Interview with Alexa Halford: space physics

Alexa Halford uses HABs to study space weather. In particular, she is interested in what happens when high energy particles emitted from the sun come into contact with earth’s magnetosphere, or the region of space dominated by earth’s magnetic field. Sometimes, these powerful particles lead to electronic anomalies or hardware damage, causing problems for satellites, radio communications, and devices on earth’s surface. Storms can even be unsafe for astronauts. The effects of a solar storm could have devastating results, yet the ability to accurately predict the magnitude of the storm is still a major challenge.

Image courtersy of Alexa Halford

One extreme event in 1859 caused telegraph systems all over the world to fail. A similar event today would cause major power blackouts, communication losses, and be very expensive. It has been estimated that a similar storm would cost over a trillion dollars in losses!

Sometimes we worry too much; satellites and spacecraft are unnecessarily shut down to protect them from damage. With a better understanding of the space environment which will lead to more accurate modeling and predictions, scientists could give more accurate forecasts. Scientists are also currently working to understand the daily, less catastrophic effects of space weather on our technology. Even small perturbations of our magnetosphere end up affecting power grids. Understanding this will allow us to potentially take advantage of these blips in the power grid.

The storms don’t just affect earth. For example, Mars has a weak magnetic field, and just like how a thin comb-over blows away in the wind, it appears much of Mar’s atmosphere got blown away earlier in the history of our solar system. It is thought that without a strong magnetic field to help hold it in place, the Martian atmosphere was blown away by solar winds. Without the atmosphere to hold in heat, the water that may have made life possible on Mars long ago froze. Liquid water is thought to be essential for life, and we all should take a moment to thank our magnetic field for protecting us. Check out the video below from Science@NASA for more about these particles and our magnetic field.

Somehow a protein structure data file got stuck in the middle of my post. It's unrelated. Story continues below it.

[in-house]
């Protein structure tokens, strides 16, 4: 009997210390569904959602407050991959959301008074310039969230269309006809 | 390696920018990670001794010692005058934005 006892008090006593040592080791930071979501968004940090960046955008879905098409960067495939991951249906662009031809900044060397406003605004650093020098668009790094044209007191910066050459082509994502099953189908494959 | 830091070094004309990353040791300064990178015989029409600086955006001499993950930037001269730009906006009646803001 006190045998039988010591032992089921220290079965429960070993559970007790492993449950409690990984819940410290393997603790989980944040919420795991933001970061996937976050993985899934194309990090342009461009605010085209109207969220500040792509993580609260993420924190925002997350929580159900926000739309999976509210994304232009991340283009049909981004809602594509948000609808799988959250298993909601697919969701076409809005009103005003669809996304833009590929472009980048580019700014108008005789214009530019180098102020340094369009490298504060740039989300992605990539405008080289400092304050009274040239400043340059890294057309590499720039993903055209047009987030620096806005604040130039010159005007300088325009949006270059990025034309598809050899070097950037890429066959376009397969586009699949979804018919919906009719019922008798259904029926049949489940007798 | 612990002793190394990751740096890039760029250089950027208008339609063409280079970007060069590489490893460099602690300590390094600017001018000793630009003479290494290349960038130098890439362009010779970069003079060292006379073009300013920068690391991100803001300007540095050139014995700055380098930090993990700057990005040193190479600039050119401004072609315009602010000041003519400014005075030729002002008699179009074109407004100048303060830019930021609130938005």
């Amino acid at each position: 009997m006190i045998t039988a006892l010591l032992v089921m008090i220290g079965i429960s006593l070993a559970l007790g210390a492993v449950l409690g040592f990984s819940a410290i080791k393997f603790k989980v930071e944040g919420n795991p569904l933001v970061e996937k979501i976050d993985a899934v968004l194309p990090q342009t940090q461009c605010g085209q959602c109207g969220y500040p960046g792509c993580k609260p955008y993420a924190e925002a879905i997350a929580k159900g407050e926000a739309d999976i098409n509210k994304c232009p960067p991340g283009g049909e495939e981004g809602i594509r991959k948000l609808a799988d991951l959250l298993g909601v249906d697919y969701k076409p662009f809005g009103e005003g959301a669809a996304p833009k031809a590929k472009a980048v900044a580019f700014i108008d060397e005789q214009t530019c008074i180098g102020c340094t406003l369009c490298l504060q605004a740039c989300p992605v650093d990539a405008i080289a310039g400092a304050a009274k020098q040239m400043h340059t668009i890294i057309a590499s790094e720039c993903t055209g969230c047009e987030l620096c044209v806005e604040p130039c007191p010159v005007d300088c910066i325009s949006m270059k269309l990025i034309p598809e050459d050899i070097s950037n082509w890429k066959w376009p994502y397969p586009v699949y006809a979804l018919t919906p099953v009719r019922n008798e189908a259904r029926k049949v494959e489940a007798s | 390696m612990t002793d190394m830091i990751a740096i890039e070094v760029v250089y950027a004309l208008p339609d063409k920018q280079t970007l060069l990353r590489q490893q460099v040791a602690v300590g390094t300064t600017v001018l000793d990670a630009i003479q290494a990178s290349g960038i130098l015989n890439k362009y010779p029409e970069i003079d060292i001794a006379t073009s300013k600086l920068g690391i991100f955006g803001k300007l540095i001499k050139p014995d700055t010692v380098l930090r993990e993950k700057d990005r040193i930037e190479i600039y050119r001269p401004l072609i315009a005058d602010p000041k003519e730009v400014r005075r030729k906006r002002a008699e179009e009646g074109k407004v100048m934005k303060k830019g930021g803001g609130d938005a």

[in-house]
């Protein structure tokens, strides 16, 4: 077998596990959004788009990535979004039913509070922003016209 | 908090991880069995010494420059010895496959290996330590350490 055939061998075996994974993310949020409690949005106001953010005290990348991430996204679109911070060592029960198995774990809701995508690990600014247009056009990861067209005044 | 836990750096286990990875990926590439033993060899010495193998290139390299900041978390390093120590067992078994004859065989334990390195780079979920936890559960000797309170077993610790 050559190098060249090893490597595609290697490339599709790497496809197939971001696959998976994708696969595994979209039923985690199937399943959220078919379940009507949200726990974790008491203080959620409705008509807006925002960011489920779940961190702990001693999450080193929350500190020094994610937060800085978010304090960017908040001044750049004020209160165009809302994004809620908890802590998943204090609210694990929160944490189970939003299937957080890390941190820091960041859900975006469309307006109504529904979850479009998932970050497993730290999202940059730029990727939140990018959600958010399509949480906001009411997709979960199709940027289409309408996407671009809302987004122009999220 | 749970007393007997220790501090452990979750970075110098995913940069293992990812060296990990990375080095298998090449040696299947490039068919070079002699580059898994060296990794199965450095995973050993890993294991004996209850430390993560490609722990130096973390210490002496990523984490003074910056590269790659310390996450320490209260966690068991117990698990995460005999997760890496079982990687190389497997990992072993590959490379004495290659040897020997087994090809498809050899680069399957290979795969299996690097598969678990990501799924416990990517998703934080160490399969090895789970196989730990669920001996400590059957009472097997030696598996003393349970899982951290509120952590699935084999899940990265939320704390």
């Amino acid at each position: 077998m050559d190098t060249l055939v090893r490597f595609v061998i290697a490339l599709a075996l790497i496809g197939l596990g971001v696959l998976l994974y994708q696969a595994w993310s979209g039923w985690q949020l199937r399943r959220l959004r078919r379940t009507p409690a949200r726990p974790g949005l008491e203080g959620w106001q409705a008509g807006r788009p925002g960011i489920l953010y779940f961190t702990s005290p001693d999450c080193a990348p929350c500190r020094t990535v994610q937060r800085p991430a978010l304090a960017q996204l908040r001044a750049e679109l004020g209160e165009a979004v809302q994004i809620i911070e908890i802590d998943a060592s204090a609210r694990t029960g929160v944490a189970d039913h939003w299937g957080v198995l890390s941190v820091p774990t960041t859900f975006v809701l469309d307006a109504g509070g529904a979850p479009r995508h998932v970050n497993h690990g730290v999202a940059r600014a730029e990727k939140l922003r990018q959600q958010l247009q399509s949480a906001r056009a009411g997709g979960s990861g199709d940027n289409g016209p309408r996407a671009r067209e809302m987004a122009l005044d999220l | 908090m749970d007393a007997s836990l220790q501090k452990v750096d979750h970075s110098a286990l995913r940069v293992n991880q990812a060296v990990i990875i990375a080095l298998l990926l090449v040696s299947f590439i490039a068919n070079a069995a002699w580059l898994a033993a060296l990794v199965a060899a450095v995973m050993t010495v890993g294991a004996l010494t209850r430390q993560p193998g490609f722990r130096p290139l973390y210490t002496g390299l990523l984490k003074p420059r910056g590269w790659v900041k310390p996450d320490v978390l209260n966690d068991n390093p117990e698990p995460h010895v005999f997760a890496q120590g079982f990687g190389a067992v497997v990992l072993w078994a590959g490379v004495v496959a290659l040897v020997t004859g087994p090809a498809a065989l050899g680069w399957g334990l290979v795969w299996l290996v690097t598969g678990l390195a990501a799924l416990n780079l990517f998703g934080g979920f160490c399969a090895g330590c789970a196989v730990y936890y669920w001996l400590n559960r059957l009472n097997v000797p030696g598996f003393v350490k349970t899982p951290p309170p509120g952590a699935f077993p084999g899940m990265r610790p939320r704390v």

ScienceCasts: Escape of the Destructive Electrons from Science@NASA on Vimeo.

Ok, so what can balloons tell us about the state of our magnetosphere? Alexa explains that X-rays are created when electrons in earth’s magnetic field are pushed into uncharged particles in the atmosphere. Instruments aboard her group’s balloons measure X-rays, and they can thus infer when electrons are lost from the magnetosphere. They compare what they see from their balloons with other ground based sensors to get an idea of not only what is happening to electrons during storms, but also protons. To get these measurements, the BARREL team, which stands for the Balloon Array for Radiation-belt Relativistic Electron Losses, has traveled to some pretty cool places like Antarctica and Sweden. It is led by Robyn Millan at Dartmouth College, where Alexa is currently a joint post-doc with NASA Goddard.

Alexa tells us the balloons in Antarctica got some great data, but there were not as many ground sensors as there are in Sweden. The combination of balloons and other ground based measurements in Sweden allows them to look at lower energy precipitation as well as allow for more direct comparisons to learn about lost protons. Importantly, the balloons allow for better time and location resolution than ground sensors alone. Together, this will help inform us about the dynamics of the magnetosphere due to a geomagnetic storm.

Image courtersy of Alexa Halford

In addition to ground sensors, some satellites have specific high-resolution equipment to study similar conditions from space, and their data can also be combined with those from the balloons. The BARREL team initially got funding to work with some of these satellites, the Van Allan probes, and they are now also working with CubeSats in low earth orbit.

How could the amateur HAB community get involved? Wouldn’t it be cool to have a space weather station in your backyard?! Alexa told us that X-ray scintillation kits, or a miniaturization of their group’s payload, costs ~$5,000 USD, which leaves many clubs and high schools out of this type of research. However, the cost is reasonable for many universities. We discussed with Alexa possible avenues for funding such as the National Science Foundation’s EPSCoRE program or a National Geographic grant. For now, adding an extra X-ray sensor to your balloon is probably not a practical choice, but following the cutting edge research in this area can be rewarding.

One area of promising research is atmospheric chemistry. Ultimately, these raining particles affect the sky’s chemistry, and may lead to the formation of compounds such as nitric oxide. These reactions have in the past been a bit of a black box to the atmospheric community. Quantifying how much energy is precipitating and what storm components contribute to atmospheric chemistry (high versus low energy particles or electron versus proton precipitation) should continue to be a hot area of research in the future.

You can read about Alexa’s story in her own words here:

or from her website. Her curiosity is infectious, and you can see it in this video where she tells us more about her path to space physics. Follow her on Twitter @PlasmaNerd.

Both HAB amateurs and professionals can avoid interference of their radio communication systems by following the National Oceanic and Atmospheric Administration’s Space Weather Prediction Center.